Around this time there also appeared "The Saint Andrew's Day Statement" (http://golden.argonet.co.uk/www-site/users/carandall/Andr.html) one of whose main authors - Oliver O'Donovan - had been my thesis supervisor. This moderate side B statement, further discussions with Oliver (probably the most intelligent man I've ever met), and continued reading and reflection taught me that the whole issue was much more complex than you would think given the way it's handled in most church and media debates.
Then, last October, not long after I got onto the internet properly, I was looking for information on Christianity and Homosexuality and discovered Bridges Across. It was about to start the Faith discussion list and so I've been on Faith from the start and have at times subscribed to both Journeys and Policy digests.
What have I learned from Bridges Across ? Well, I find it really hard to put into words.
I'm still pretty much as convinced of side B as when I started. But then I don't see Bridges Across as seeking to "convert" anyone from one side to the other. In fact, the importance of the "which side" question is steadily decreasing as everyone just becomes a fellow "bridger".
I've learnt an enormous amount from everyone on all "sides" and from all sorts of backgrounds and can, I hope, see things through others' eyes more than I did before.
I've become even more aware that this cannot be merely an "academic" discussion on the morality of certain sexual behaviour. I now know that to treat it as such - which I fear that I did for some time and perhaps sometimes still do - is deeply insulting and wounding.
I've got to know gay, lesbian and side A people whom I greatly respect and, where they are Christians, whose faith and desire to be faithful disciples of Christ I cannot deny.
I've become increasingly sensitive to the ignorance and caricature of gay and lesbian people which I was guilty of in the past and which still pervades much of my environment.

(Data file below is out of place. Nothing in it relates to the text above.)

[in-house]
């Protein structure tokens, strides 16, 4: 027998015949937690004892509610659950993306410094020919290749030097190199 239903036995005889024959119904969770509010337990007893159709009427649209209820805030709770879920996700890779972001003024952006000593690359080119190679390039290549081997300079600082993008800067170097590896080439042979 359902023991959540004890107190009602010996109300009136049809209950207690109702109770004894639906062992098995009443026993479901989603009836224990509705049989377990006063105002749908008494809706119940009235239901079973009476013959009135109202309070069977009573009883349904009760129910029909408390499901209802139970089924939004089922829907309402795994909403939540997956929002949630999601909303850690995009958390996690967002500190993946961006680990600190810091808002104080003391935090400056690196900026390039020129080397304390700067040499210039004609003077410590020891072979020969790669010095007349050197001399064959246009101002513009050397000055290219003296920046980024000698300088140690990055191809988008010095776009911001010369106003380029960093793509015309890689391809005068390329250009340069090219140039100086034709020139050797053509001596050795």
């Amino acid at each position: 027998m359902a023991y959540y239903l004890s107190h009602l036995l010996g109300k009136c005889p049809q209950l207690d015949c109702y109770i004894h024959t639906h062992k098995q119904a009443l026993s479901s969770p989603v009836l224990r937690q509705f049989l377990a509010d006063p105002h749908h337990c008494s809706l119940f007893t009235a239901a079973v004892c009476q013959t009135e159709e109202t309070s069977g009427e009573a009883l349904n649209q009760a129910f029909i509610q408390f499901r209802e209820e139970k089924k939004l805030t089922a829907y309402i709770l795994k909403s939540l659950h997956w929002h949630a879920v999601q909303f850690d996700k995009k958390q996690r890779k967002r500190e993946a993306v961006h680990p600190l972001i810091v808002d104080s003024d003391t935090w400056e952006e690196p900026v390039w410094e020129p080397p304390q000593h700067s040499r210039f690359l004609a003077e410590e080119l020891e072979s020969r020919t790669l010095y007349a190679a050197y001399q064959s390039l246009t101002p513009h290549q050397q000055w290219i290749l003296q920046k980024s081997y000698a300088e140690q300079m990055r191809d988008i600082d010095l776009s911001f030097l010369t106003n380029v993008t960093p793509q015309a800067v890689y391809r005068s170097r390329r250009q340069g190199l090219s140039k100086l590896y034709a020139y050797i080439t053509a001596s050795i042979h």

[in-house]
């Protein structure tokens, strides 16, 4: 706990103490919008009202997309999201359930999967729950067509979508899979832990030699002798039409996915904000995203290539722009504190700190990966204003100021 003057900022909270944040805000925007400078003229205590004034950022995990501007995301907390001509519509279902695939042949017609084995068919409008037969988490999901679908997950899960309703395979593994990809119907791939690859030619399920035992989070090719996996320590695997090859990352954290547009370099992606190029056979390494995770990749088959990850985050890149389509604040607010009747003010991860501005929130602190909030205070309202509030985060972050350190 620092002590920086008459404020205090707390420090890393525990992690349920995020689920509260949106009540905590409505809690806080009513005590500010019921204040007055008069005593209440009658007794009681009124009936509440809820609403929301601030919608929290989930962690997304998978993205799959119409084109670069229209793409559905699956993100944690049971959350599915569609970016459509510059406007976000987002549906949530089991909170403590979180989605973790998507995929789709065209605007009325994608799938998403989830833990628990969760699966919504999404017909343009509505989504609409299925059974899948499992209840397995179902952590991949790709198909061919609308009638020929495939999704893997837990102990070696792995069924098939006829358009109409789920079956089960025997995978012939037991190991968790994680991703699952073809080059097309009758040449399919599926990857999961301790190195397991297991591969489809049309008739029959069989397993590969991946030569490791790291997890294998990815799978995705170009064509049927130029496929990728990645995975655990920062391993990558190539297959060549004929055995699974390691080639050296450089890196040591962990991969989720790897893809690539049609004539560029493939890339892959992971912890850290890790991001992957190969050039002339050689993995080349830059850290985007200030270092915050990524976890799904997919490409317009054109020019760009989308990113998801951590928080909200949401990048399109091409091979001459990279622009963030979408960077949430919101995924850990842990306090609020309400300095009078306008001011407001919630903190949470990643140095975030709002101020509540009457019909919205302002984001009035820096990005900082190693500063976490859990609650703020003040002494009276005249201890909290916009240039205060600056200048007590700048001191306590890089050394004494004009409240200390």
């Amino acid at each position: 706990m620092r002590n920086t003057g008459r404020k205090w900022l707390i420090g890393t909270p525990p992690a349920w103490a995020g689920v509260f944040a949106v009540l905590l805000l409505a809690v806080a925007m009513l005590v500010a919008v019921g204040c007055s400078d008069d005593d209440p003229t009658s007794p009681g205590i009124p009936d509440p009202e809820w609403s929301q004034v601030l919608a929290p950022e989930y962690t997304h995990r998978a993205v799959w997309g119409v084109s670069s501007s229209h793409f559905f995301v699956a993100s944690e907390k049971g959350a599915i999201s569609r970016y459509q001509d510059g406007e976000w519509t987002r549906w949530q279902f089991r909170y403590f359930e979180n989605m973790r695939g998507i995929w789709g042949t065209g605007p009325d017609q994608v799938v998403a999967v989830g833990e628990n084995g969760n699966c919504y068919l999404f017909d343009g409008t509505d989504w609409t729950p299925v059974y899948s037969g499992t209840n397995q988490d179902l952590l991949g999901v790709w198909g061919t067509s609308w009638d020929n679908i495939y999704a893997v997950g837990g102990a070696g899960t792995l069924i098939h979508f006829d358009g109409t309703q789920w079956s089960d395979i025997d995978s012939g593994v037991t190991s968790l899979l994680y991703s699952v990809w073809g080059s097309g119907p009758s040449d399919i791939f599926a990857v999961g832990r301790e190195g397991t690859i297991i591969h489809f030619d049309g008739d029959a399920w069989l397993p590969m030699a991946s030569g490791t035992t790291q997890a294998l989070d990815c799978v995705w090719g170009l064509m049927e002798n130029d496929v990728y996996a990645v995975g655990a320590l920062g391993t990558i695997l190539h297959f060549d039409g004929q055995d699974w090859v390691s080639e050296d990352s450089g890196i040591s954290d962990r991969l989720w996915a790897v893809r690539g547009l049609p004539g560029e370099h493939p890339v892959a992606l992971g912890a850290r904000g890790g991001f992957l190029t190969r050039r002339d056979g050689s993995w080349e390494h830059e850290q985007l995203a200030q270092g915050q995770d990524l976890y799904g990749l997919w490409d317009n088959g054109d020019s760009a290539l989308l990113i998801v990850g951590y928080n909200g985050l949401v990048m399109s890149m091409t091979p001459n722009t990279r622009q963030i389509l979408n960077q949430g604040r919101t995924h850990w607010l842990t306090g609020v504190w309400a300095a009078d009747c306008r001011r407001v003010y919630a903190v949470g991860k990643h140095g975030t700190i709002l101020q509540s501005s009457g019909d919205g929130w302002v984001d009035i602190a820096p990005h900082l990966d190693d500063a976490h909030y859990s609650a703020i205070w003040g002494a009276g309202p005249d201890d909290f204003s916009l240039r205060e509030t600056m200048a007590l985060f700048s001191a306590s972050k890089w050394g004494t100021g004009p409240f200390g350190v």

As I've thought about what makes Bridges Across so important I reckon it is that we are trying to follow Paul's commands in Ephesians chapter 4:
I urge you to live a life worthy of the calling you have received. Be completely humble and gentle; be patient, bearing with one another in love. Make every effort to keep the unity of the Spirit through the bond of peace... Speaking the truth in love, we will in all things grow up into him who is the Head, that is, Christ. From him the whole body, joined and held together by every supporting ligament, grows and builds itself up in love, as each part does its work.What is amazing is the extent to which in our virtual community we have managed to do this - a sure sign of God's presence with us. My great hope and prayer is that the church of Christ as a whole can, in all its discussions on this painful and divisive subject, act in the same spirit. That, whether side A or side B, everyone will always try to speak the truth to others but to do so in love, that they will be humble, gentle and patient, and that we will all seek to keep the unity of the Spirit through the bond of peace.
Andrew J. Goddard
text © 1998 Andrew